Physical effects

Visual effects

Cognitive effects

Auditory effects

Multi-sensory effects

In comparison to LSD the synaesthesia produce by BOD is much more intense and can be overwhelming. At its highest level it becomes a state much more profound than in most other synaesthesic compounds.

Transpersonal effects

Experience reports

There are currently no experience reports which describe the effects of this substance in our experience index.

Additional experience reports can be found here:

Toxicity and harm potential

{BOD has had such a limited history of us that as of 2019 while certain individuals are able to use as high as 70mg, and given the reduced potency compared to other long lasting psychedelic it is most likely BOD has a toxicity profile comparable to the 2Cx compounds. However given its strong dose response curve, the little information about the substance, and the long come up. It is strongly recommended that one use harm reduction practices when using this substance.

Lethal dosage

The highest dose consumed of BOD that has been reported so far is around 70mg. BOD has very little likihood of being a full agonist of 5-HT2A but that does not mean it is a purely safe psychedelic. While most dose ranges display common doses at 20-30mg, due to the substances response curve and its slow come up, the dose information currently available may not be correct, as other subtances Shulgin studied he found inactive were actually active at much higher doses.

Tolerance and addiction potential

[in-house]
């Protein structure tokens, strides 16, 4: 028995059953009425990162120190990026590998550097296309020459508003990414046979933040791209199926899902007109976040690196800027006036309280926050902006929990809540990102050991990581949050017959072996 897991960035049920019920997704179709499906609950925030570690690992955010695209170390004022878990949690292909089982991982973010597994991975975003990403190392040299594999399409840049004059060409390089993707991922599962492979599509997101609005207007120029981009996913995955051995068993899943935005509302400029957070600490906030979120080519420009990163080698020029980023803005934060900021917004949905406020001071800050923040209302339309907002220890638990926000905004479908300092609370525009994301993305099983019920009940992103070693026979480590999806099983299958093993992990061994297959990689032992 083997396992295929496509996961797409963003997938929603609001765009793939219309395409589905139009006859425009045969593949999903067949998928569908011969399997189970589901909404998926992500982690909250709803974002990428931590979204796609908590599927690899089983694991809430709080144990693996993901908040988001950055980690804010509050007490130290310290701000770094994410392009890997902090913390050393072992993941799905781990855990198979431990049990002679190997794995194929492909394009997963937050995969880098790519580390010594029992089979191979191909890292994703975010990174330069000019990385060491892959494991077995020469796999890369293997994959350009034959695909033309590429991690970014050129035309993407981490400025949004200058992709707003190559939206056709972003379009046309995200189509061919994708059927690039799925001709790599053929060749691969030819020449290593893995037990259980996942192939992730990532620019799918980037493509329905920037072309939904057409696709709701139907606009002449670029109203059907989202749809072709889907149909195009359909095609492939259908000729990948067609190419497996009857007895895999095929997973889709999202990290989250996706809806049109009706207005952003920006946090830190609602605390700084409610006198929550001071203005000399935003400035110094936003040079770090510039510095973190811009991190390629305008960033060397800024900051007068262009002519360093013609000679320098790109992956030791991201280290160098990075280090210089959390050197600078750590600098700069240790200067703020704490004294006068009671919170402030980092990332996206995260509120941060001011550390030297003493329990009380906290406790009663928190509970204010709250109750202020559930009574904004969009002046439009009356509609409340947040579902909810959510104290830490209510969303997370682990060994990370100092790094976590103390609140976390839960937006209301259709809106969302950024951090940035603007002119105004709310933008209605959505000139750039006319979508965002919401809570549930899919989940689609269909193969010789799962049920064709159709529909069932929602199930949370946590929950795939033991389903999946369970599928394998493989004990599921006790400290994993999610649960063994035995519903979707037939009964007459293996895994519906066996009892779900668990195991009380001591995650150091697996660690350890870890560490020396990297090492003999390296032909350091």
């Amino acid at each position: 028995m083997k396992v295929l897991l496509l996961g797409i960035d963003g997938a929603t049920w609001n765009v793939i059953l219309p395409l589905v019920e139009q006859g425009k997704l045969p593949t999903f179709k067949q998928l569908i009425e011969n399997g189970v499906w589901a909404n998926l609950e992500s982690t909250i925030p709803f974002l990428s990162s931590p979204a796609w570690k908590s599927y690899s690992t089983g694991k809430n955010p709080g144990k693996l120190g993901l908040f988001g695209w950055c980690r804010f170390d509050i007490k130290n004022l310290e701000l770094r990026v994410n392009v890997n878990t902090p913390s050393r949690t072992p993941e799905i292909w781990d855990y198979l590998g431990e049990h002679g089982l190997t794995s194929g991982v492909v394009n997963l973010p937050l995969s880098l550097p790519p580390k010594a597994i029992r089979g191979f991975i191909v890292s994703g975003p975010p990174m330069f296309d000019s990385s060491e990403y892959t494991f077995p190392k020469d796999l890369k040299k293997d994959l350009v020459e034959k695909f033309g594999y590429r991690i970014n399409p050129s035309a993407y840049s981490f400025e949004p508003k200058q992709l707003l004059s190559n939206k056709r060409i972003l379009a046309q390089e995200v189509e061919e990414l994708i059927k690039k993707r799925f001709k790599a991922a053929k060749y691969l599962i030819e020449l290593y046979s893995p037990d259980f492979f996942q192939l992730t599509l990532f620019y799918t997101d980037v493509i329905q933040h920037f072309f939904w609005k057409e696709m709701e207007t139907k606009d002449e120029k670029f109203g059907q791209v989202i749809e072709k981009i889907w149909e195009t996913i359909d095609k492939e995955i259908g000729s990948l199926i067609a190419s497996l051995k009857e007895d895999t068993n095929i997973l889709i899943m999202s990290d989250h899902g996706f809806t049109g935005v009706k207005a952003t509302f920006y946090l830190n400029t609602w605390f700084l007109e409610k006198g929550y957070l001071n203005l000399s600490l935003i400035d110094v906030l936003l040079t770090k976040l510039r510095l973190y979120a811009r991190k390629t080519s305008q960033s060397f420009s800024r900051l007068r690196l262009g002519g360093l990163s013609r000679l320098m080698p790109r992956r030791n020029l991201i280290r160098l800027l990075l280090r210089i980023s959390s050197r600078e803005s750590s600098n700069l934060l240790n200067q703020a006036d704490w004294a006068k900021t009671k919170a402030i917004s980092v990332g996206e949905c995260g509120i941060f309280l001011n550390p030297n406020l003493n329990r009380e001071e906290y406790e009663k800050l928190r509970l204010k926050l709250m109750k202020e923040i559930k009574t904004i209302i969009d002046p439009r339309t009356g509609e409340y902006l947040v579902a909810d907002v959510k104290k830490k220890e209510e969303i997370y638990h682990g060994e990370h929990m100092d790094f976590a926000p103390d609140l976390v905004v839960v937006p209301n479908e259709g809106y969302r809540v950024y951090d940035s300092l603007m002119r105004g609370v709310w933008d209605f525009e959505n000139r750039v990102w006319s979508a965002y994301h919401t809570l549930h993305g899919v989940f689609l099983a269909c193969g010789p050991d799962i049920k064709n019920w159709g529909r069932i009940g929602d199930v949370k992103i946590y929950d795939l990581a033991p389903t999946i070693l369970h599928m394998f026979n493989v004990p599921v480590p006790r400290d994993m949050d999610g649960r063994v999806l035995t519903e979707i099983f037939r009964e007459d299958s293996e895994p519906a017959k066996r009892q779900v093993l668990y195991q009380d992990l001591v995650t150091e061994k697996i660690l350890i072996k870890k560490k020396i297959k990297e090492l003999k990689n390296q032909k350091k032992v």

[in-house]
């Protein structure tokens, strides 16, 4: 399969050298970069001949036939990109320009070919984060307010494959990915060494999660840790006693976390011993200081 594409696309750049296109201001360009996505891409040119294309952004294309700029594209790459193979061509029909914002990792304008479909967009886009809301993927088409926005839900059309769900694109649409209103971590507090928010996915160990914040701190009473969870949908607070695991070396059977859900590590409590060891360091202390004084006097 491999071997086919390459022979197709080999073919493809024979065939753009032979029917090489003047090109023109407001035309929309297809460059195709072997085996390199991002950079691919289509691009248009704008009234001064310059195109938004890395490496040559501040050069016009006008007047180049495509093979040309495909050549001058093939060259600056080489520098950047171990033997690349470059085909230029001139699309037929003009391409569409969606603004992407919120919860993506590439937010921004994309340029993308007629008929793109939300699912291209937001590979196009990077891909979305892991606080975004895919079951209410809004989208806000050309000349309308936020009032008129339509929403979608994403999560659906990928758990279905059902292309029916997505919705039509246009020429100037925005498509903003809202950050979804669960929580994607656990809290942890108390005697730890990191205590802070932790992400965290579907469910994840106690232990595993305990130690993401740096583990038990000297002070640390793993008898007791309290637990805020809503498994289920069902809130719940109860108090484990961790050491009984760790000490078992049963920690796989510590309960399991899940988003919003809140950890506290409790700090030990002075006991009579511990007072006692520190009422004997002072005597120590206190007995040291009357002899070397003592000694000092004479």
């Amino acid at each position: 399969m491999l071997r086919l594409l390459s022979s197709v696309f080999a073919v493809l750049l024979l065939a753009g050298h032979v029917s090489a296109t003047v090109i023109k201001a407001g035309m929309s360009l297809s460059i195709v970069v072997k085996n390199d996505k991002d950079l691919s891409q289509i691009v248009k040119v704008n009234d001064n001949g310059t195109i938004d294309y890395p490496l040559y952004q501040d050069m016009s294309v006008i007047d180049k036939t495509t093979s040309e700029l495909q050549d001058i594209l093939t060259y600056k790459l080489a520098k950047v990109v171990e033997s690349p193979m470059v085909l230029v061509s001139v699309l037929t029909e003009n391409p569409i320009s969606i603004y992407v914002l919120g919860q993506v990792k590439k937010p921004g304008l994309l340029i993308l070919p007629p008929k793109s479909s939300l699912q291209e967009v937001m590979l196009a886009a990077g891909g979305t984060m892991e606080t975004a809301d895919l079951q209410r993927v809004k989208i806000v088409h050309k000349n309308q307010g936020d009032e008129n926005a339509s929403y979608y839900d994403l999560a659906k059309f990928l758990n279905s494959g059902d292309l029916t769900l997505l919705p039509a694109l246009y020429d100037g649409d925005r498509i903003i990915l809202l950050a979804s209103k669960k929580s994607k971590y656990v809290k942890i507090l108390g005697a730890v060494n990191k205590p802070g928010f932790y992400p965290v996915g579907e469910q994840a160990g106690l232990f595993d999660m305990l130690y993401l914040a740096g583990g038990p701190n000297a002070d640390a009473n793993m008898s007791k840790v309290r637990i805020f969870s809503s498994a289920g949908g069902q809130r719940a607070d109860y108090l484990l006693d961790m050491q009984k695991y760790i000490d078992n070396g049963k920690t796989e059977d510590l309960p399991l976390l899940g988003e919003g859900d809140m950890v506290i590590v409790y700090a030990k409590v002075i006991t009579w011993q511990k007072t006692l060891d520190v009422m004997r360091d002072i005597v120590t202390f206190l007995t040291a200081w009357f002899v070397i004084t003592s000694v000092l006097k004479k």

Dangerous interactions


This dangerous interactions section is a stub.

As such, it may contain incomplete or invalid information. You can help by expanding upon or correcting it.

Although many psychoactive substances are reasonably safe to use on their own, they can quickly become dangerous or even life-threatening when combined with other substances. The list below includes some known dangerous combinations (although it cannot be guaranteed to include all of them). Independent research (e.g. Google, DuckDuckGo) should always be conducted to ensure that a combination of two or more substances is safe to consume. Some interactions listed have been sourced from TripSit.

Legal status

BOD is currently unscheduled in the United States, however it due to its chemical similarity to 2c-d it may be charged under the federal analog act if being purchased for human consumption.

See also

External links


  • APA formatted reference

Please see the citation formatting guide if you need assistance properly formatting citations.


  1. APA formatted citation
  2. 2.0 2.1 Shulgin, Alexander (1991). PiHKAL: A Chemical Love Story. Berkeley, CA: Transform Press. pp. 53–56.
  4. Talaie, H., Panahandeh, R., Fayaznouri, M. R., Asadi, Z., & Abdollahi, M. (2009). Dose-independent occurrence of seizure with tramadol. Journal of medical toxicology, 5(2), 63-67. doi:10.1007/BF03161089